It’s been a year since Zimbabwe effected movement restrictions due to COVID-19. For many people, the virus has taken more than their freedom.
Nothando Ndlovu from Gwanda Town in Matabeleland South Province was left with no other choice but to shut down her clothing business which was her only livelihood source.
She could not afford to keep her business afloat due to the COVID-19 induced lockdown, where only shops selling essentials were allowed to open.
Ndlovu, a widow and mother of two children, moved her wares out of a shop she was renting in May last year. She also moved out of a house she was renting a room in Senondo Suburb and moved into her parent’s house.
“I realised that I couldn’t continue paying rent for a shop which I wasn’t using. The lockdown affected my business. I couldn’t fend for my children anymore as I no longer had a source of income,” says Ndlovu.
She says she started selling her stock from home, and she was forced to sell it at give-away prices in a bid to raise money to buy food. Ndlovu says she is now unable to resuscitate her business.
Since its outbreak, the COVID-19 pandemic has put both lives and livelihoods at risk. Some of the government’s measures to contain the virus’ spread, such as lockdowns and border restrictions, have inadvertently affected the food supply chains.
According to the Zimbabwe Vulnerability Assessment Committee (ZimVAC), 2020 Urban Livelihoods Assessment, 84% of households could not meet their food needs, worsened by the effects of COVID-19 on livelihoods. As part of coping strategies, families reduced the number of meals eaten per day.
Twenty-five per cent of households reported reduced food sources, 21 percent reported reduced sources of income. Seventeen percent of families suffered the loss of business income, while about a tenth of households in the urban areas failed to access basic commodities.
Other effects of the COVID-19 pandemic on livelihoods included loss of employment, reduced salaries, restricted access to agriculture markets, failure to access health facilities and gender based violence.
Jeffrey Sibanda from Gwanda Town found it difficult to put food on the table after he was retrenched from work at a local mine due to the COVID-19 pandemic.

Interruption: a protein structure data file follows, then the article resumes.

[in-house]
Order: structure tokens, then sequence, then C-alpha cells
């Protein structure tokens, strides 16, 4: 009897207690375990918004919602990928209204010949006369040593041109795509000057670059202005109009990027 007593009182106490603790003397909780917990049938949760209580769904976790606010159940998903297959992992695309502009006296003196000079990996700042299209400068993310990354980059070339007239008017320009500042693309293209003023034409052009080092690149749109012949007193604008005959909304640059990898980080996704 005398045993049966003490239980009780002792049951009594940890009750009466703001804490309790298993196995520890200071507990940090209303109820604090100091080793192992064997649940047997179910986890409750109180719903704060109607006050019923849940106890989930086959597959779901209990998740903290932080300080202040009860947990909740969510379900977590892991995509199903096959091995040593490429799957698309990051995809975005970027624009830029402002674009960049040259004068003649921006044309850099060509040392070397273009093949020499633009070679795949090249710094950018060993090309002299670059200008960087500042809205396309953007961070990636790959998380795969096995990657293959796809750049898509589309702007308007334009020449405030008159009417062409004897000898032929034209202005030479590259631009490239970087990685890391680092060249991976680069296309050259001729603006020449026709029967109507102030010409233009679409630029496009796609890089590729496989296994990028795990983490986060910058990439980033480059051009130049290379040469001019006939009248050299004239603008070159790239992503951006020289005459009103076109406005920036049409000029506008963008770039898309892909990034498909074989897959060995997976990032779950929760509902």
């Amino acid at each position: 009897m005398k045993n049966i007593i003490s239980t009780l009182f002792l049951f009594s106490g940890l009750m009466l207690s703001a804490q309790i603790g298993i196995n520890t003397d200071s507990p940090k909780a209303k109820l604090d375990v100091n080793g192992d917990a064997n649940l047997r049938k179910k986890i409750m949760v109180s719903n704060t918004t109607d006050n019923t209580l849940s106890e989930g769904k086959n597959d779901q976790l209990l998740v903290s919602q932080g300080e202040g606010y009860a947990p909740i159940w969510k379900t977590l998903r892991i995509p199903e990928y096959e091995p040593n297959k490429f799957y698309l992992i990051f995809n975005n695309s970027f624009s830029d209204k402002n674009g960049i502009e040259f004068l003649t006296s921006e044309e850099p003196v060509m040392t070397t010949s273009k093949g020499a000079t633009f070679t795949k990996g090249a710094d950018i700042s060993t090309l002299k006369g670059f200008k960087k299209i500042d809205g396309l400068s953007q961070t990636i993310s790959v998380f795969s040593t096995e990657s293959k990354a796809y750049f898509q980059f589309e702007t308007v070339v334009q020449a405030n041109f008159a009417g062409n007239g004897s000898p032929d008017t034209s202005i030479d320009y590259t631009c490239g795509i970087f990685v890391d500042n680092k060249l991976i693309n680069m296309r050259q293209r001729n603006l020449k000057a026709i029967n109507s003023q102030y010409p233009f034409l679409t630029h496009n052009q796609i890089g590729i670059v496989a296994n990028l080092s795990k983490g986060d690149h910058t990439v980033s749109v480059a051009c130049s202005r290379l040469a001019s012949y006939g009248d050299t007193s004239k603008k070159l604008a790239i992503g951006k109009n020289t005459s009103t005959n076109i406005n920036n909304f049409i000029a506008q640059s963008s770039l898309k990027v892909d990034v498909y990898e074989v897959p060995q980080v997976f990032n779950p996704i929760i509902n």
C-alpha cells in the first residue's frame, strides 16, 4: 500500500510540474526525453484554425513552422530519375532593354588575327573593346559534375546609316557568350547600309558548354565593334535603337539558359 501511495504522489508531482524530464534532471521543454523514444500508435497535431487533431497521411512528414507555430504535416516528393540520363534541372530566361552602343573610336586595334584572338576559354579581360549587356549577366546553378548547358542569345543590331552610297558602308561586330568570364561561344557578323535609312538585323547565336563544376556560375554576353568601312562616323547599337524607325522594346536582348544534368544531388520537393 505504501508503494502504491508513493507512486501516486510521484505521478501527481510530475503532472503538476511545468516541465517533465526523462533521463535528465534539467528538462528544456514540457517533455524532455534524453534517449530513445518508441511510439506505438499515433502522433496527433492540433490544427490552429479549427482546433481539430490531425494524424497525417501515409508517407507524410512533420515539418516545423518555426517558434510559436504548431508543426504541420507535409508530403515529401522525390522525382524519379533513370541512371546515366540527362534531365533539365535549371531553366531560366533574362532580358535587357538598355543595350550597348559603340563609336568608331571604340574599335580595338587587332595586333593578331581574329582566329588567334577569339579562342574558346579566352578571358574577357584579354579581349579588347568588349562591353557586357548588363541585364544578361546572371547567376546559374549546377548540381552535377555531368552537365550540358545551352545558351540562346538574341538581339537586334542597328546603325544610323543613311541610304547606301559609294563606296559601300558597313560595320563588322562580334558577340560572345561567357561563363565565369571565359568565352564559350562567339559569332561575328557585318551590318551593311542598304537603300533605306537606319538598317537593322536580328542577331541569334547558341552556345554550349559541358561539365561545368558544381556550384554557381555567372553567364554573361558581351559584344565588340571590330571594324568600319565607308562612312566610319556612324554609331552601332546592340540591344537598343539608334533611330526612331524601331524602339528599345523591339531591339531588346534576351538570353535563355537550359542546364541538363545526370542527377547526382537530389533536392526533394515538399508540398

“When I lost my job, I had to find any possible means of making cash. I went around looking for piece jobs, but it was very difficult, I tried vending, but it also had its challenges. I even ventured into illegal gold panning. I did anything that I could to get money and sold anything to get my hands on. At one point, I had to sell most of my clothes,” he says.
Sibanda is still looking for a job, and in the meantime, he is still doing whatever he can to make ends meet.
The ZimVAC report further states that 49 per cent of household heads were unemployed in 2020 compared to 29 per cent from the 2019 survey.
The increase in the proportion of unemployed people depicts the severity of the economic hardships faced by the households and the negative impacts of COVID-19 and its associated lockdown restrictions.
According to the report, there is also an increase in the food expenditure ratio from 48,6% in 2019 to 55% in 2020. This shows an increase in urban household poverty and could be attributed to the inflation rates and income loss due to COVID-19 restrictions.
Mr Nqobizitha Sibanda, an economic analyst, says lockdown measures have resulted in the disruption of many business activities, which has affected livelihoods.
He says the government needs to put measures to cushion both the formally employed and those in the informal sector.
The COVID-19 induced lockdown has also seen a spike in prices.
“The cost of living is generally high in the urban areas when compared to the rural areas. Several households don’t have income generating projects and rely on their salaries. The salaries being earned by government workers are hardly enough to get them by.”
“Many businesses were closed during the lockdown, and owners were expected to pay rentals while they were not operational. This was a huge setback for many, and some of the businesses are yet to recover. People also lost their jobs which means that they don’t have a source of income,” he says.
According to the ZimVAC report, the income levels of urban households were at (ZWL 15 805), which is way below the total consumption poverty line (ZWL 23 350).
The Zimbabwe dollar’s purchasing power has been heavily eroded by inflation and the negative economic effects of COVID-19.
Matabeleland South provincial social welfare officer Criswell Nyakudya says the number of vulnerable households in urban areas has drastically increased due to the COVID-19 pandemic. He says the pandemic left many homes without a source of income.
Nyakudya says the situation has worsened as some Non-Governmental Organisations offering food assistance have pulled out due to the pandemic.
“There is a need for the government to increase the number of beneficiaries under the drought relief programme as many families are struggling,” he adds.
Source: The Citizen Bulletin